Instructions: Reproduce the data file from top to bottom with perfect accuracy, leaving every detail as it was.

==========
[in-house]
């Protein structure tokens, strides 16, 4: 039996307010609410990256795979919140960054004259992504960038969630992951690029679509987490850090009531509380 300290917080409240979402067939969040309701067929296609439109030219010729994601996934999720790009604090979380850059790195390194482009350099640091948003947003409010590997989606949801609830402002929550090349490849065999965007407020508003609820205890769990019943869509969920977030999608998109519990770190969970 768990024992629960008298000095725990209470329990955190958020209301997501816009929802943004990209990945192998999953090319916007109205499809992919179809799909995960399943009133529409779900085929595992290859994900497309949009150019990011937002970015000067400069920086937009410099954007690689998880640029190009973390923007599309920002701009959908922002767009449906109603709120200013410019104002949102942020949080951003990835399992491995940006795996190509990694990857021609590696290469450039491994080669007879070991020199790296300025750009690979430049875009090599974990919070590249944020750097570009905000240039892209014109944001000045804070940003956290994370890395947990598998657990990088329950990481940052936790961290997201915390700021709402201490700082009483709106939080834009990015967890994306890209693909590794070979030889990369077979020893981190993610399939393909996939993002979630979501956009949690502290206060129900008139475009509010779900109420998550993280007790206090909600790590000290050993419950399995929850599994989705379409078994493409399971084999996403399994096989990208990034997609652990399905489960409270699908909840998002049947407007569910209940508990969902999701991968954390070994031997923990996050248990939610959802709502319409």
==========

[in-house]
């Protein structure tokens, strides 16, 4: 039996307010609410990256795979919140960054004259992504960038969630992951690029679509987490850090009531509380 300290917080409240979402067939969040309701067929296609439109030219010729994601996934999720790009604090979380850059790195390194482009350099640091948003947003409010590997989606949801609830402002929550090349490849065999965007407020508003609820205890769990019943869509969920977030999608998109519990770190969970 768990024992629960008298000095725990209470329990955190958020209301997501816009929802943004990209990945192998999953090319916007109205499809992919179809799909995960399943009133529409779900085929595992290859994900497309949009150019990011937002970015000067400069920086937009410099954007690689998880640029190009973390923007599309920002701009959908922002767009449906109603709120200013410019104002949102942020949080951003990835399992491995940006795996190509990694990857021609590696290469450039491994080669007879070991020199790296300025750009690979430049875009090599974990919070590249944020750097570009905000240039892209014109944001000045804070940003956290994370890395947990598998657990990088329950990481940052936790961290997201915390700021709402201490700082009483709106939080834009990015967890994306890209693909590794070979030889990369077979020893981190993610399939393909996939993002979630979501956009949690502290206060129900008139475009509010779900109420998550993280007790206090909600790590000290050993419950399995929850599994989705379409078994493409399971084999996403399994096989990208990034997609652990399905489960409270699908909840998002049947407007569910209940508990969902999701991968954390070994031997923990996050248990939610959802709502319409």